NOAA Teacher at Sea
Onboard NOAA Ship McArthur II
June 4 – 9, 2007
Mission: Collecting Time Series of physical, chemical and biological data to document spatial and temporal pattern in the California Current System
Geographical Area: U.S. West Coast
Date: June 9, 2007
Science and Technology Log
Up at 06:00 and arrived in San Francisco @ 08:00 Unloaded equipment, mostly by winch onto truck; cleaned quarters and wet and dry labs.
In preparing my report I have included the data from the casts I worked on. As they were a dollar each to reproduce at Kinkos, I decided to only include those four-colored graphs for beam transmission, depth, salinity, and temperature that illustrate different types of locations, near shore or at sea of varying depths. These graphs certainly show the increase in salinity with depth and the falling of temperature with depth. They show the inverse relationship between the beam transmission and fluorescence. Compare Table 3, Table 6, Table 7, and Table 9 that are from very different depths. There is a lot of information here for my students to analyze.
This has been a stimulating learning experience. My students like most high school students are not near the ocean, maybe have never been to an ocean. I think sharing this first hand experience along with the pictures and doing demonstrations of our work and showing the data collected will open a perspective in their minds about the ocean. They will realize from the chlorophyll analysis and fluorescence the narrow level of the bottom of the food chain. This will bring home the concern for the protection of the health of the biotic life in our oceans. I intend to do a mock set up of our lab procedures and have them brainstorm how experimental error could be introduced. This should reinforce the importance of careful procedure in any scientific work.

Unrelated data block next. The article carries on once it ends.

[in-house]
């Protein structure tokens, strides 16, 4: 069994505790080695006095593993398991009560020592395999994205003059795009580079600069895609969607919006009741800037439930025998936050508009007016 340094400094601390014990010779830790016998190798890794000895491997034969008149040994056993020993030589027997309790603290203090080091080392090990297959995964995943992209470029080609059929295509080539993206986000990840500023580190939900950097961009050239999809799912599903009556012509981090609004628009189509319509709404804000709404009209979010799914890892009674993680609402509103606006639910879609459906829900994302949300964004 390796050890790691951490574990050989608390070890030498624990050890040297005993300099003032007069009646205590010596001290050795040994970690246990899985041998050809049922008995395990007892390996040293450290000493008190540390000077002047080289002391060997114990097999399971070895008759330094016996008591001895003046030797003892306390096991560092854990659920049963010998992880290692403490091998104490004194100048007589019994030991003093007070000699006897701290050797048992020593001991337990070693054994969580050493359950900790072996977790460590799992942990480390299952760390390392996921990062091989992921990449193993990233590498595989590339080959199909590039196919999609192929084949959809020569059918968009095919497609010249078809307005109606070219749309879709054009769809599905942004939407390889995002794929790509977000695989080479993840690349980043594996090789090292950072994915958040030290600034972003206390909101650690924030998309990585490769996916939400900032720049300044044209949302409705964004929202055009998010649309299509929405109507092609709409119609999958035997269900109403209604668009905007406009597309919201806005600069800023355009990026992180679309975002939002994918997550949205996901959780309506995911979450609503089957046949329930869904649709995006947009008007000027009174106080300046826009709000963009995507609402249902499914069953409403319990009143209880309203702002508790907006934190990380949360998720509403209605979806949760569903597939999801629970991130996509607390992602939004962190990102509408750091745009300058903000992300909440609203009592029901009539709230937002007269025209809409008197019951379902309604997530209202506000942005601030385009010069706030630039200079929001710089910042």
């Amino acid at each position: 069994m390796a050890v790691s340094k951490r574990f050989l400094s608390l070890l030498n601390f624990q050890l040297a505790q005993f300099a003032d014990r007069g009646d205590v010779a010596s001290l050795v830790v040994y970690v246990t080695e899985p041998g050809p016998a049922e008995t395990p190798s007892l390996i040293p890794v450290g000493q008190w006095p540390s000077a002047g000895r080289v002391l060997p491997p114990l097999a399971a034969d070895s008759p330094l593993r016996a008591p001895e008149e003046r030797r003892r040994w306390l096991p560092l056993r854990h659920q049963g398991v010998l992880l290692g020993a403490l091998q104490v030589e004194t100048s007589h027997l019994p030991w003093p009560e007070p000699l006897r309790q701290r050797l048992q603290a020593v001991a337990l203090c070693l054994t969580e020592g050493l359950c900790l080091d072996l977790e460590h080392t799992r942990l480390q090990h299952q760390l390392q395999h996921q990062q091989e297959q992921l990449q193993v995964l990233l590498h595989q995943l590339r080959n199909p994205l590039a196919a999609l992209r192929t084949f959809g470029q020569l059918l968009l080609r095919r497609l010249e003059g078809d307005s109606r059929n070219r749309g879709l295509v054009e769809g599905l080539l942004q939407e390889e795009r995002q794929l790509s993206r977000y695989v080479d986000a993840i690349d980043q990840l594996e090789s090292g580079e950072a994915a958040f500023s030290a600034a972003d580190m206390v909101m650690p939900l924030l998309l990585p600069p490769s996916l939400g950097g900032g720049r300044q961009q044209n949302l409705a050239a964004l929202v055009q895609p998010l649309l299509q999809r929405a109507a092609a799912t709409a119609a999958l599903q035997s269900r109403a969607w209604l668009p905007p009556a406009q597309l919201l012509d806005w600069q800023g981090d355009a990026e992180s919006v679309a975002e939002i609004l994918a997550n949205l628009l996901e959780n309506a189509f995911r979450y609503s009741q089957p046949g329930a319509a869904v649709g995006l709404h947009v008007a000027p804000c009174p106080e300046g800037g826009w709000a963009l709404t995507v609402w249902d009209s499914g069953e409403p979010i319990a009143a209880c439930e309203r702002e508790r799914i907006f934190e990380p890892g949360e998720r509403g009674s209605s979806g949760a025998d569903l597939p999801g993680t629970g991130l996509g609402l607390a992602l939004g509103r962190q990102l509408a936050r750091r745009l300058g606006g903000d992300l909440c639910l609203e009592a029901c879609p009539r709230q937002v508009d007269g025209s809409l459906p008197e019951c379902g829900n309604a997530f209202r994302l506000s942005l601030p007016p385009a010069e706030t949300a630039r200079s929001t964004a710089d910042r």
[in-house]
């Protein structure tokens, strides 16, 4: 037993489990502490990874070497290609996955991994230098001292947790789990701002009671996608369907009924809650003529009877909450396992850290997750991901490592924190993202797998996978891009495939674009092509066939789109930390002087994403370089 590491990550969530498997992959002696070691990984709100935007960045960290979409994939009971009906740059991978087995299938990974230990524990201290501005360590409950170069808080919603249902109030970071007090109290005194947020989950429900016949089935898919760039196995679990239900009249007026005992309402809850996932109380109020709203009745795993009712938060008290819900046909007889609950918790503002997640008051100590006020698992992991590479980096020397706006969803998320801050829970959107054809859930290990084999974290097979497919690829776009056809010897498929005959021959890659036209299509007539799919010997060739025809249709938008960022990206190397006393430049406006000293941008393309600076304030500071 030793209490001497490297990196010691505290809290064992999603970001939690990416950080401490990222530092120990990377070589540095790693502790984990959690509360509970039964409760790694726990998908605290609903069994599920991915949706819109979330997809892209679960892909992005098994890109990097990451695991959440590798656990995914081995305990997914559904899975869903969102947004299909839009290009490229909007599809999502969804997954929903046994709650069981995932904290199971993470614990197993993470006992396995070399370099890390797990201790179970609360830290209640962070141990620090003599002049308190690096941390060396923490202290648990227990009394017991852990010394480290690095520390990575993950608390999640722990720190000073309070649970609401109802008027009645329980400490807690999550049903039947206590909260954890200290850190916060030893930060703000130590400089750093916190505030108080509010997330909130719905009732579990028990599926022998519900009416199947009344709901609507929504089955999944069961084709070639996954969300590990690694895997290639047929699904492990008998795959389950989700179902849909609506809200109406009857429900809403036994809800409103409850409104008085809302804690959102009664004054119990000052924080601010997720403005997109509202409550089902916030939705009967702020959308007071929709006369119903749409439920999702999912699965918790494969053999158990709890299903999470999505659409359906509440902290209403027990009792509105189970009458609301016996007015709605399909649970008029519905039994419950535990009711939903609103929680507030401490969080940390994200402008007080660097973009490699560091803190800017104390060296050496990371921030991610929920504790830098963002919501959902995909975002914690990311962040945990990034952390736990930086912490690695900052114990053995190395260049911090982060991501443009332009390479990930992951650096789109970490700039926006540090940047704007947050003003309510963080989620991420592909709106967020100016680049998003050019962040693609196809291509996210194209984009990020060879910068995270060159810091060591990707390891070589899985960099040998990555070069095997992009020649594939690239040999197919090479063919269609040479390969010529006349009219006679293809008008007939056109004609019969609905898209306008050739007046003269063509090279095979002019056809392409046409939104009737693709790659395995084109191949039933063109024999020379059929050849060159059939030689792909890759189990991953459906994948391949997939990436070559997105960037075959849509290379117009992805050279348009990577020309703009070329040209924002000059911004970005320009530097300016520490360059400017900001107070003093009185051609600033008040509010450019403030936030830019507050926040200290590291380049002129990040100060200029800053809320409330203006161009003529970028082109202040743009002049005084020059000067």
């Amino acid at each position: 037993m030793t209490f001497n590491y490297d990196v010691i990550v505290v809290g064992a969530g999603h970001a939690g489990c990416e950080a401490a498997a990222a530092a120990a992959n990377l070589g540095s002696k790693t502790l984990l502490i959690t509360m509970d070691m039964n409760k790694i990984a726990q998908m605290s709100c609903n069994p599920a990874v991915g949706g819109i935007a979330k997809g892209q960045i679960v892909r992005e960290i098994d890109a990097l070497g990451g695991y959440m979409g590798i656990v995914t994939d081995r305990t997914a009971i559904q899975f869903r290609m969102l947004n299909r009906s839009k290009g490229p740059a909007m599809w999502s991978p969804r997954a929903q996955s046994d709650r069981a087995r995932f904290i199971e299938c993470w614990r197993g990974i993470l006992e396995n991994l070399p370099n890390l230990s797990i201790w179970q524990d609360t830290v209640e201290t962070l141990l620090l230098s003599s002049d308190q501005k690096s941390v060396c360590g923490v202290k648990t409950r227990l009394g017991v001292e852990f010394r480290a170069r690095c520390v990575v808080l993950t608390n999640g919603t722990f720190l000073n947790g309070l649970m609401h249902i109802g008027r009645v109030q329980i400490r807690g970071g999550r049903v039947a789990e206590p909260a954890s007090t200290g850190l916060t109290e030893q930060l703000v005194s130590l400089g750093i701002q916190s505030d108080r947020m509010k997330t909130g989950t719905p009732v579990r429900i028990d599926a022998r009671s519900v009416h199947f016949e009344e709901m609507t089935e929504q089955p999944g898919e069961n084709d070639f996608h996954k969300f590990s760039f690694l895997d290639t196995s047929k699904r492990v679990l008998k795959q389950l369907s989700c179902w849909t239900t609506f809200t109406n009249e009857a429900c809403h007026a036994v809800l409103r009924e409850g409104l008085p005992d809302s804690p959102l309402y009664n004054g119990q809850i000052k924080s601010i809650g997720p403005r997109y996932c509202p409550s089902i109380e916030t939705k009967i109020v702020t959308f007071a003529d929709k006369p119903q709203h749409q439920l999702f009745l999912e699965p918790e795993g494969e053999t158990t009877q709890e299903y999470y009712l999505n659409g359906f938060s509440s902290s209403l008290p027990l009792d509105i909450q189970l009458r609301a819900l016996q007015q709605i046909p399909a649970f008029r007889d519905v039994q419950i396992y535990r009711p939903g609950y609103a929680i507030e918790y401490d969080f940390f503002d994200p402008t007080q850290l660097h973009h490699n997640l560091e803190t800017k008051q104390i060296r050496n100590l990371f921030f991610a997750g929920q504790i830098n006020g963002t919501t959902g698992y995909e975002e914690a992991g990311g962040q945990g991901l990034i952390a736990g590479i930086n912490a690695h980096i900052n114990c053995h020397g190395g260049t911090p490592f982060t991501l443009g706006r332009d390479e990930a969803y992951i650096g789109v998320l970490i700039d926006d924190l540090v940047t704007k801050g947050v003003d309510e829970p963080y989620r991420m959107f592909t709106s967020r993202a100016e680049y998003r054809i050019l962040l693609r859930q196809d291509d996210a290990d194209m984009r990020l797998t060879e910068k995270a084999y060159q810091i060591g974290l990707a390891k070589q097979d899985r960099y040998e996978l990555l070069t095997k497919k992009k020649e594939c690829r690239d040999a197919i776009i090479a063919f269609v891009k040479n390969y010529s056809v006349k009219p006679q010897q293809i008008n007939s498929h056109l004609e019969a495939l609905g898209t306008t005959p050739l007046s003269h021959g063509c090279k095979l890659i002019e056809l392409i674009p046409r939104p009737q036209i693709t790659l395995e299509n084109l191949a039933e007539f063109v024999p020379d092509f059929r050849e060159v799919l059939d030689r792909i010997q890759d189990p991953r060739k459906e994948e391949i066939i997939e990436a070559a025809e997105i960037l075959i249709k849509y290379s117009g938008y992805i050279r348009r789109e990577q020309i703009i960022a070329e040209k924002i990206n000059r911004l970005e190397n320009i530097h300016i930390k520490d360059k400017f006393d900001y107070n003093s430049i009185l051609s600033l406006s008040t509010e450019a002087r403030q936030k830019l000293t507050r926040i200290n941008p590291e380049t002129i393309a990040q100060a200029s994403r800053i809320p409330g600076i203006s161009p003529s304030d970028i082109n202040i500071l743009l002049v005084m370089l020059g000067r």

The scientific staff on this cruise has been exceptional in willing to share their knowledge and, even when we were all tired, to answer my many, many questions about each individuals work in oceanography. I have found them to be conscientious scientists very interested, stimulated in their work. Some have given me pictures. Several have done extended work in Antarctica, which was particularly interesting to me. As well, the MBARI staff was very supportive as the other Teacher At Sea and I were learning procedures for our work. It felt good to see how cooperative, flexible they all were with one another no matter how long the days. I wish we could have been able to go to the MBARI lab this coming week to see how the work continues there. I intend to go on line and read more about their research and research findings. This will be something to investigate and follow with my students and extending their understanding of the oceans and the oceanographers’ work.